Walter Burley Griffin | No. 29

Walter Burley Griffin
Illustration: Tiffanie Brown

Entrant No. 29 Walter Burley Griffin (1876–1937) graduated from the University of Illinois as an architect and land planner in 1899. He worked in Frank Lloyd Wright's Oak Park studio from 1901 to 1906, where he met fellow architect Marion Mahony. In 1911 Marion and Walter established a joint architectural practice and were married.

In the same year Griffin entered the Federal Capital City Design Competition, and was awarded first place in May 1912. The extent to which Marion and Walter collaborated on the design of Canberra is unclear. Certainly, Marion beautifully created the drawings realising Walter's vision for the capital.

Griffin's winning design for Australia's national capital reveals his attention to the topographical and symbolic elements of place. The symbolic importance of landforms is evident in his plan for the national capital, and he later proposed a colourful planting scheme for Mount Ainslie, Black Mountain and Red Hill.

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    Plan of City Central District
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    Plan of City and Evirons
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    Sections through City: Axis – AB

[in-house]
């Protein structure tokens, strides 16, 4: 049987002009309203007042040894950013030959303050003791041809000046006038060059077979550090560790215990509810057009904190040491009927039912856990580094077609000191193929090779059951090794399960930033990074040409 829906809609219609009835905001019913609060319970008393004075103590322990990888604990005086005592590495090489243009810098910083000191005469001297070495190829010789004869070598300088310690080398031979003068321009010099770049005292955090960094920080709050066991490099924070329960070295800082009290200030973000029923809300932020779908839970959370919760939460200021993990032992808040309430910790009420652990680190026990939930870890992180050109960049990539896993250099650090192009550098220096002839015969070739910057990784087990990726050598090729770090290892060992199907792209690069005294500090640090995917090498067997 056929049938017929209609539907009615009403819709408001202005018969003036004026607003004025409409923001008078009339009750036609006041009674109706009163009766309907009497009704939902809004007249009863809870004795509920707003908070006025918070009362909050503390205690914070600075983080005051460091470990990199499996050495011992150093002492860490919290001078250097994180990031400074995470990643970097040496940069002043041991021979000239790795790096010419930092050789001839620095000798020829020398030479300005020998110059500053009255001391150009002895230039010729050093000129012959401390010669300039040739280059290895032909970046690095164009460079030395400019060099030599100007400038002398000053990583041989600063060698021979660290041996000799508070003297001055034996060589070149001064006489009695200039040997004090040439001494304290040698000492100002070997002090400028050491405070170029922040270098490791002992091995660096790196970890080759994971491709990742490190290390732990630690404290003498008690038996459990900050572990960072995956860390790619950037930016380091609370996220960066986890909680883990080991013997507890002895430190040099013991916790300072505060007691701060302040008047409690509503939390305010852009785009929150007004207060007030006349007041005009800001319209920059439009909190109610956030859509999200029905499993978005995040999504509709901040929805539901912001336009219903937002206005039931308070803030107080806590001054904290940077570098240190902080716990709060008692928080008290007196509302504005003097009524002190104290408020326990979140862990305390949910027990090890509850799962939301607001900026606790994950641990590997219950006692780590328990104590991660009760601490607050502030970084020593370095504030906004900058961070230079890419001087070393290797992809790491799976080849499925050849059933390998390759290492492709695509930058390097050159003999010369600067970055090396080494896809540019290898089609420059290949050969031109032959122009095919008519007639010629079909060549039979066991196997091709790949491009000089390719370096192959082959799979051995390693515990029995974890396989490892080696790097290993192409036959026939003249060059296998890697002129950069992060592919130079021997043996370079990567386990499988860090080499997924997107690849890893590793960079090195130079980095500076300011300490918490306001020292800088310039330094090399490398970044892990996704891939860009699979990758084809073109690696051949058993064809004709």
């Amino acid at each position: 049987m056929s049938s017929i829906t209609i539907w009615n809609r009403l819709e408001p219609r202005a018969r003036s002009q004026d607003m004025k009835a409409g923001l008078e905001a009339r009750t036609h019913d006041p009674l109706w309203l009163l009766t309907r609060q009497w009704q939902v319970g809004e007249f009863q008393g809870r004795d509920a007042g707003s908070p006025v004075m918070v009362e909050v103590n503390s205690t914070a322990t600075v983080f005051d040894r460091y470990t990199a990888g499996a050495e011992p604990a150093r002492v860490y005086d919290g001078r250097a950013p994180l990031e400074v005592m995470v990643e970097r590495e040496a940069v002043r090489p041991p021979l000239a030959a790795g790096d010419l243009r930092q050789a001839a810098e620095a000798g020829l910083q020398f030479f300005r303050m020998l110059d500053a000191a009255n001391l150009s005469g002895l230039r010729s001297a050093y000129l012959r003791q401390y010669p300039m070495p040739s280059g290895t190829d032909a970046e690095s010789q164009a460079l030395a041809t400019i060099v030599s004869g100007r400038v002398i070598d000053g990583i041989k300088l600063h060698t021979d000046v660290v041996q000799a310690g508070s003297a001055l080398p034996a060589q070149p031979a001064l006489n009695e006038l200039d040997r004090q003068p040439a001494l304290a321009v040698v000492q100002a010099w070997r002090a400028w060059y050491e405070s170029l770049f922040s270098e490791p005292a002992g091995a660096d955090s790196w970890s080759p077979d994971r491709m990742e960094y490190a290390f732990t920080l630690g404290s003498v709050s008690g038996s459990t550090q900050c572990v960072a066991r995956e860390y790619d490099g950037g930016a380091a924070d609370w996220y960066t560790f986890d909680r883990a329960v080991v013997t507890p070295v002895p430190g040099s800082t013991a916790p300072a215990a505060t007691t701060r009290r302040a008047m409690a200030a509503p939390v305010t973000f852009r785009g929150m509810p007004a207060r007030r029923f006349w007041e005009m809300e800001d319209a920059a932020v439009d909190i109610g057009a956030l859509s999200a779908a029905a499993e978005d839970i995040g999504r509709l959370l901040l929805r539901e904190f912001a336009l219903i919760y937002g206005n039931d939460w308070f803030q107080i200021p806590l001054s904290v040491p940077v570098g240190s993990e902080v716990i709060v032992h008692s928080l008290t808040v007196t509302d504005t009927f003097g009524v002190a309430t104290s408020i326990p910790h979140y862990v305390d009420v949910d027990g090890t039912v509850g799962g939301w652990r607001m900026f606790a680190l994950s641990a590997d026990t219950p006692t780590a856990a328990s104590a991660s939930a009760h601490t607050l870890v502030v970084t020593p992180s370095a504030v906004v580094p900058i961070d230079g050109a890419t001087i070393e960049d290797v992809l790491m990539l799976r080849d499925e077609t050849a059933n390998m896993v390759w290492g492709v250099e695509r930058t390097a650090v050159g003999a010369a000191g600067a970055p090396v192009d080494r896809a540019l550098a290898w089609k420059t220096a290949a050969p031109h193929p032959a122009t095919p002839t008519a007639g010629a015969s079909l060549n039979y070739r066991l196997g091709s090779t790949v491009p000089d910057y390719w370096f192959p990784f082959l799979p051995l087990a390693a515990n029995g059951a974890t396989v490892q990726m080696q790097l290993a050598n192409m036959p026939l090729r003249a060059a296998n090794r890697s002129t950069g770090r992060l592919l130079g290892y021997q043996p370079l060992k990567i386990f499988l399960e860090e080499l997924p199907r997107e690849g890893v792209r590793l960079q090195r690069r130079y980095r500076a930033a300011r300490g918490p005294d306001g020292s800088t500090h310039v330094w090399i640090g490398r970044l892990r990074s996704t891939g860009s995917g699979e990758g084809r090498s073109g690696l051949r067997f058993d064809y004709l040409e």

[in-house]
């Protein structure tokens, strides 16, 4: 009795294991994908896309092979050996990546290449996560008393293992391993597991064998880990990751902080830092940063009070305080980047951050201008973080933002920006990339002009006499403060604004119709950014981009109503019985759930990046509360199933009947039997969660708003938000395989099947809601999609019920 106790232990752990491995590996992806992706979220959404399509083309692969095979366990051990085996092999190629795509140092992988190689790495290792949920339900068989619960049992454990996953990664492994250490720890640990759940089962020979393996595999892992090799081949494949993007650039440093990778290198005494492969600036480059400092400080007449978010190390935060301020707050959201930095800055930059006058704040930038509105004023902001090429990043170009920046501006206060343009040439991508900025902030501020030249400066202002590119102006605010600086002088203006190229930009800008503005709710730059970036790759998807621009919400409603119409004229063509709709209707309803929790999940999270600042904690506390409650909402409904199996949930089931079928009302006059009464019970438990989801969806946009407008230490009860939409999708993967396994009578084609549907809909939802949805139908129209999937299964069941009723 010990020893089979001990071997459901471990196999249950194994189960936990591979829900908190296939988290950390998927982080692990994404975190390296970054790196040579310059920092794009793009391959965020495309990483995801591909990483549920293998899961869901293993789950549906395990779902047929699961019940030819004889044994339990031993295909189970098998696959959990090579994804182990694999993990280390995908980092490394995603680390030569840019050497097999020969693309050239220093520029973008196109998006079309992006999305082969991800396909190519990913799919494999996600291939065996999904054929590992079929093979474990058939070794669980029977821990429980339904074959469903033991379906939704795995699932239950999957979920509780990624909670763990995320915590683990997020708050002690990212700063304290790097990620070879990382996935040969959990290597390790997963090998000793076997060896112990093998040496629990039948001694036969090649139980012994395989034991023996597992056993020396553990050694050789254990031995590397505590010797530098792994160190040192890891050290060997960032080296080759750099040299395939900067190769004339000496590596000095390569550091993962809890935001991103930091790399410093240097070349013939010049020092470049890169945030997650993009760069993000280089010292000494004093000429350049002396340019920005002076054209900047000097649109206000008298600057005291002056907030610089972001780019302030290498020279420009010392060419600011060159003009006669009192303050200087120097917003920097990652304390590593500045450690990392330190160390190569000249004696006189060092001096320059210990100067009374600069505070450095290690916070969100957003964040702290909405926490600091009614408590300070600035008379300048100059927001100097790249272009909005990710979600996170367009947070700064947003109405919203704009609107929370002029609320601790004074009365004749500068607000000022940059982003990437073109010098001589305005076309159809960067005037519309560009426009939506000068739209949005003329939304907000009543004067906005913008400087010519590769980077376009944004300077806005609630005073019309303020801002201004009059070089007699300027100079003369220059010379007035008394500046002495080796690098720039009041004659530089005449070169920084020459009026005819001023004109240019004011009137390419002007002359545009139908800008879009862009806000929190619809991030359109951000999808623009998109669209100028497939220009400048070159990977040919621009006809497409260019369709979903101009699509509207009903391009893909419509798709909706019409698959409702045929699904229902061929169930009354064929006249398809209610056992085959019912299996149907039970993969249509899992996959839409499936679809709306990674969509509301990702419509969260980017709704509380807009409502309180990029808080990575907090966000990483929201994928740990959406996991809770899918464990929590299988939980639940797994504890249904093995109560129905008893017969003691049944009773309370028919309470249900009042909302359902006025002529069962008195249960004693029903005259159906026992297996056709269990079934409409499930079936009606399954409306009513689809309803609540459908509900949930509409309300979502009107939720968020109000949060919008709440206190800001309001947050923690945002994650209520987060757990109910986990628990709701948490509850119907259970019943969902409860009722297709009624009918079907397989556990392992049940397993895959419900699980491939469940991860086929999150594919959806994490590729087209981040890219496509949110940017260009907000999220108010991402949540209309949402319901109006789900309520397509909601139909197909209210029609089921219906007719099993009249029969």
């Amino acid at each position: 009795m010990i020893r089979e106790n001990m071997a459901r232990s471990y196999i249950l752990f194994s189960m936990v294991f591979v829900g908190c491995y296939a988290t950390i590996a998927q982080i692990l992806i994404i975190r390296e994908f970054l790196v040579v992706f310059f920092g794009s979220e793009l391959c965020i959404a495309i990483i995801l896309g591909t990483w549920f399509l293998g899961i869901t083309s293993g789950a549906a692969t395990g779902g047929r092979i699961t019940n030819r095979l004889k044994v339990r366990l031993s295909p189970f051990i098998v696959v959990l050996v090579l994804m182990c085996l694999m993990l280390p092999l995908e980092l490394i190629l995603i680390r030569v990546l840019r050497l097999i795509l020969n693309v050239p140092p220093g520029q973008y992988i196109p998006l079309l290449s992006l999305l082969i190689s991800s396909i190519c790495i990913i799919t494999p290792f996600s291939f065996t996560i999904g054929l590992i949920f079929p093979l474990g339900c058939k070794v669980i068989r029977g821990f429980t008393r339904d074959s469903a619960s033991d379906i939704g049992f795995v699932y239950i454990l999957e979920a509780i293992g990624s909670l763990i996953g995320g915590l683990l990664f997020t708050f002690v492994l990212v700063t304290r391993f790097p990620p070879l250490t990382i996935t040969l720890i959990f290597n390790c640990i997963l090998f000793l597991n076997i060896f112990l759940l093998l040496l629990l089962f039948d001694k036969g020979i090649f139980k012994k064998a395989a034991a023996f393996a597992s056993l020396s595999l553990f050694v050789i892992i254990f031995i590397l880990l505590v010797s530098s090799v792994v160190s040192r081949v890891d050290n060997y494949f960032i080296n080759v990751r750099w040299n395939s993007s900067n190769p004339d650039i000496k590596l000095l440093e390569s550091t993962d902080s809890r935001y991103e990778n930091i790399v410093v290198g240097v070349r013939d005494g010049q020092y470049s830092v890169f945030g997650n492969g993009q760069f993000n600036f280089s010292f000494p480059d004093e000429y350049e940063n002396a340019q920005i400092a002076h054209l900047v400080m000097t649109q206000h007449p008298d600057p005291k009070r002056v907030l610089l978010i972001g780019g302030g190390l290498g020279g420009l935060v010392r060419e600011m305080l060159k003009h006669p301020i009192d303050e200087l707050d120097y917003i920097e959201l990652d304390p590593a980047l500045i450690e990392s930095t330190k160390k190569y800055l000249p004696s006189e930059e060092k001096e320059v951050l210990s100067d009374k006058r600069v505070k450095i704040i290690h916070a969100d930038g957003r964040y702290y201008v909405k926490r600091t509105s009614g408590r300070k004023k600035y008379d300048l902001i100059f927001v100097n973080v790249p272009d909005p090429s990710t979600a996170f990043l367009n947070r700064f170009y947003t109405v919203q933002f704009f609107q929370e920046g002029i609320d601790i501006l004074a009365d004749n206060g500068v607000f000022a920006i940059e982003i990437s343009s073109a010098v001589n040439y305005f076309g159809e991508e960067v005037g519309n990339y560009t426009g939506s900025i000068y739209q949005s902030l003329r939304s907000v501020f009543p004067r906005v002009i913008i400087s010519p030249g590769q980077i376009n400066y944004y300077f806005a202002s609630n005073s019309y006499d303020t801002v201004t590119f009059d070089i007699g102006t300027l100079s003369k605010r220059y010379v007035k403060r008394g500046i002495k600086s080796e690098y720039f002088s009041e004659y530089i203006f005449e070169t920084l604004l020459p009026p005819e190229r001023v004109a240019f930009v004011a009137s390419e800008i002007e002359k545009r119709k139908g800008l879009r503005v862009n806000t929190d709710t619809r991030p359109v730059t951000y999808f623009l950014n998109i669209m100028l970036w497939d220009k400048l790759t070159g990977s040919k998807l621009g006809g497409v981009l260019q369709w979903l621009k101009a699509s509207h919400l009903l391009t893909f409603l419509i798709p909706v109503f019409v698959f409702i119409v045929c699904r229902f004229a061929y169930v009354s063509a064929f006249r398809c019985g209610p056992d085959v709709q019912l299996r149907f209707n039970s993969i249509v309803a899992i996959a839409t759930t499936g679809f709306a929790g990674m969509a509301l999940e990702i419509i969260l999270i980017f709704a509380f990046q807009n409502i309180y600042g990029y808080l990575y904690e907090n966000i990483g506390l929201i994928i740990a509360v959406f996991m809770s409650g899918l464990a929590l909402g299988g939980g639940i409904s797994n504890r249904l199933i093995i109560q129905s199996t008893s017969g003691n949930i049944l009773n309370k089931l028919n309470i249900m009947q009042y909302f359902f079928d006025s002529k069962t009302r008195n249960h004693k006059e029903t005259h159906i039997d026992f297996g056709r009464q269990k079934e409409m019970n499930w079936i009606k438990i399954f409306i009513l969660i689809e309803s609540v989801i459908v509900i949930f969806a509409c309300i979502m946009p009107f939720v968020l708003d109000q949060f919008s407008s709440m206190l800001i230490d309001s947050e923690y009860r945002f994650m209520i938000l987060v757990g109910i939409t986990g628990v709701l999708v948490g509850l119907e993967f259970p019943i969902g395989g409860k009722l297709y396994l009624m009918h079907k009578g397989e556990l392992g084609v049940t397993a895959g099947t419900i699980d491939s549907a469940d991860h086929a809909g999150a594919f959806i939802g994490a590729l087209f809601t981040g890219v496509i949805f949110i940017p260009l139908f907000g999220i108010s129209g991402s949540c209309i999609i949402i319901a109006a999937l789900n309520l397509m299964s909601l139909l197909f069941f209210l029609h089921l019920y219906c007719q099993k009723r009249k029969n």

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    Sections through City: Axis – BA
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    Sections through City: Axis – CD
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    View from Summit of Mount Ainslie

Until 2012, the written reports of the Federal Capital City Design Competition finalists were known only as typewritten transcripts from the originals. One hundred years later the National Archives acquired the recently discovered original of the Griffin report accompanying his competition entry.

Preserving the past in a blog

Significant preservation work has been carried out by National Archives staff to stabilise and preserve the fragile and exquisite artworks on display in Design 29: creating a capital.

In 2011 the recently unearthed key to View from Summit of Mount Ainslie by Marion Mahony Griffin was transferred to the Archives.

Preservation staff at the Archives carried out significant conservation work on this fragile drawing. Testing confirmed the image as a ferrogallic print, a process developed in 1860 to create prints without the intermediate step of making a negative. The predicted life span of a ferrogallic print is 30 years. This item is now more than 100 years old and very fragile. The drawing also contains red ink annotations, which micro-fading tests have confirmed as very reactive to light.

The drawing went through a number of preservation processes, including surface cleaning, tape removal and repairing tears. It was then stored flat, horizontal, away from light and in cold storage (10 degrees Celsius).

Preservation staff have created a detailed blog of the conservation work. Further information about the preservation of this key can be found on the iPad application available at the Design 29: creating a capital exhibition.

Copyright National Archives of Australia 2019